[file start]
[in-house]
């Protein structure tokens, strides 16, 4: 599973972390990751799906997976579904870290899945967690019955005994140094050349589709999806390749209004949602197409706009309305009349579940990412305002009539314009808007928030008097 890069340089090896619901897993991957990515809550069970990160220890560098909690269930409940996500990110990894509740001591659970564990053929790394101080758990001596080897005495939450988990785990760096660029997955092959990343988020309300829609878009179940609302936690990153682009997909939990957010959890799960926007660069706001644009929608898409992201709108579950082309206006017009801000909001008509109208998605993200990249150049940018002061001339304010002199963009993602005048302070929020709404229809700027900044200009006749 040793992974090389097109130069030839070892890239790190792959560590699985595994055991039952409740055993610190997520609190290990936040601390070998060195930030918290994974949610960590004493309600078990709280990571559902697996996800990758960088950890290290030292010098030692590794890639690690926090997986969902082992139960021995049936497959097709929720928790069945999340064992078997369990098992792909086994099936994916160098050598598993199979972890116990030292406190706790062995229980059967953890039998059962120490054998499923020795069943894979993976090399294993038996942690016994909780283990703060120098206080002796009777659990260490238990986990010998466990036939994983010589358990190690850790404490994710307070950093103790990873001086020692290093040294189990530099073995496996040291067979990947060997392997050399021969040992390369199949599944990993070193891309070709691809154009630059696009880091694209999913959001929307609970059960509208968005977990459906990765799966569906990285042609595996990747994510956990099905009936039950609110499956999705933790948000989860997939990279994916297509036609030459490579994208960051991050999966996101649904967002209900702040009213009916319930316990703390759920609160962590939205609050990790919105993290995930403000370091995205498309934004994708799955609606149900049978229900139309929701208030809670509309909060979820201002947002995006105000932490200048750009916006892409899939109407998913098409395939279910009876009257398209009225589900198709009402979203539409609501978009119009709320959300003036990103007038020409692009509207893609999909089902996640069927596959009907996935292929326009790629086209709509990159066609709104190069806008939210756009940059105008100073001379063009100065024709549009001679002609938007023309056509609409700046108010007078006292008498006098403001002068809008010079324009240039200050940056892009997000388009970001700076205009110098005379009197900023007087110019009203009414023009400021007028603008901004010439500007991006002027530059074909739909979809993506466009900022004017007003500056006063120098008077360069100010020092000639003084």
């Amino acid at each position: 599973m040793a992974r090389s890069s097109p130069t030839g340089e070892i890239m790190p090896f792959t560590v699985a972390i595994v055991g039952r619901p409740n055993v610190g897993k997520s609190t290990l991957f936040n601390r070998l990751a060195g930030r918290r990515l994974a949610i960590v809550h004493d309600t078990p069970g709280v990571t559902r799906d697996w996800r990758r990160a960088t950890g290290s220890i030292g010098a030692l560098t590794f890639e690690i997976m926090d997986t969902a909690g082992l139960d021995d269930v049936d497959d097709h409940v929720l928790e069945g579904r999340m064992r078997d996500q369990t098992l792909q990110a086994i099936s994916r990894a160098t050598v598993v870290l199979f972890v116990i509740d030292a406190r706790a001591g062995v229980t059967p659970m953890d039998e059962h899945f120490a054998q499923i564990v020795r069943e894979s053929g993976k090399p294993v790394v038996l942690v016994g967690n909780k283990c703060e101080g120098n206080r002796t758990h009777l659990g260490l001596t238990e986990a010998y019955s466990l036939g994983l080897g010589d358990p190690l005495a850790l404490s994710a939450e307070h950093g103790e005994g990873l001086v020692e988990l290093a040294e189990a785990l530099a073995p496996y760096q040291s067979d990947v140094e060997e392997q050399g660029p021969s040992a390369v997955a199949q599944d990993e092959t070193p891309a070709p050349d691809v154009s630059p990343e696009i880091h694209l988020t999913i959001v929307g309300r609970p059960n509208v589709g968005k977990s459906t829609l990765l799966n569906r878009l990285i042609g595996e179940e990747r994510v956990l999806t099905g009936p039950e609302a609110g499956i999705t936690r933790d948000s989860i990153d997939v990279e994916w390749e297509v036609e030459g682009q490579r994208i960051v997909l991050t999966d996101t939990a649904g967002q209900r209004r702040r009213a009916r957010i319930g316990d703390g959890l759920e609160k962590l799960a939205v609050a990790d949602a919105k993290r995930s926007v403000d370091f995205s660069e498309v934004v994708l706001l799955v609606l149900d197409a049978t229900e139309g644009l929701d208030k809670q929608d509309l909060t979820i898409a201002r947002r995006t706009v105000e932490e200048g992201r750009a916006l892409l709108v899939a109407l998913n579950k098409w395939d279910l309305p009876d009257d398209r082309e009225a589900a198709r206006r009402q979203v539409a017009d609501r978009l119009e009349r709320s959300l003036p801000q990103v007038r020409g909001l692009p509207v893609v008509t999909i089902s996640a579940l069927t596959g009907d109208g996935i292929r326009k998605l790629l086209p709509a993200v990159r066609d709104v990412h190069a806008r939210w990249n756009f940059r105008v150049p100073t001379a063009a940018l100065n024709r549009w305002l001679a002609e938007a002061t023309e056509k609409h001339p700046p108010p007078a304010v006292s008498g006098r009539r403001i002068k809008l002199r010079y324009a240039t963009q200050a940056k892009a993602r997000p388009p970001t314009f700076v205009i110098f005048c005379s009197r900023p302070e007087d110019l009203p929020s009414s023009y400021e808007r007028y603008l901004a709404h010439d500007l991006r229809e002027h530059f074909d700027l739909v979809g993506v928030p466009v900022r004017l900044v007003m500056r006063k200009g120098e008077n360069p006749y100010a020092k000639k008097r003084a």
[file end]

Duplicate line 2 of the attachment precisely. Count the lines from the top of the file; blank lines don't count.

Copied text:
């Protein structure tokens, strides 16, 4: 599973972390990751799906997976579904870290899945967690019955005994140094050349589709999806390749209004949602197409706009309305009349579940990412305002009539314009808007928030008097 890069340089090896619901897993991957990515809550069970990160220890560098909690269930409940996500990110990894509740001591659970564990053929790394101080758990001596080897005495939450988990785990760096660029997955092959990343988020309300829609878009179940609302936690990153682009997909939990957010959890799960926007660069706001644009929608898409992201709108579950082309206006017009801000909001008509109208998605993200990249150049940018002061001339304010002199963009993602005048302070929020709404229809700027900044200009006749 040793992974090389097109130069030839070892890239790190792959560590699985595994055991039952409740055993610190997520609190290990936040601390070998060195930030918290994974949610960590004493309600078990709280990571559902697996996800990758960088950890290290030292010098030692590794890639690690926090997986969902082992139960021995049936497959097709929720928790069945999340064992078997369990098992792909086994099936994916160098050598598993199979972890116990030292406190706790062995229980059967953890039998059962120490054998499923020795069943894979993976090399294993038996942690016994909780283990703060120098206080002796009777659990260490238990986990010998466990036939994983010589358990190690850790404490994710307070950093103790990873001086020692290093040294189990530099073995496996040291067979990947060997392997050399021969040992390369199949599944990993070193891309070709691809154009630059696009880091694209999913959001929307609970059960509208968005977990459906990765799966569906990285042609595996990747994510956990099905009936039950609110499956999705933790948000989860997939990279994916297509036609030459490579994208960051991050999966996101649904967002209900702040009213009916319930316990703390759920609160962590939205609050990790919105993290995930403000370091995205498309934004994708799955609606149900049978229900139309929701208030809670509309909060979820201002947002995006105000932490200048750009916006892409899939109407998913098409395939279910009876009257398209009225589900198709009402979203539409609501978009119009709320959300003036990103007038020409692009509207893609999909089902996640069927596959009907996935292929326009790629086209709509990159066609709104190069806008939210756009940059105008100073001379063009100065024709549009001679002609938007023309056509609409700046108010007078006292008498006098403001002068809008010079324009240039200050940056892009997000388009970001700076205009110098005379009197900023007087110019009203009414023009400021007028603008901004010439500007991006002027530059074909739909979809993506466009900022004017007003500056006063120098008077360069100010020092000639003084």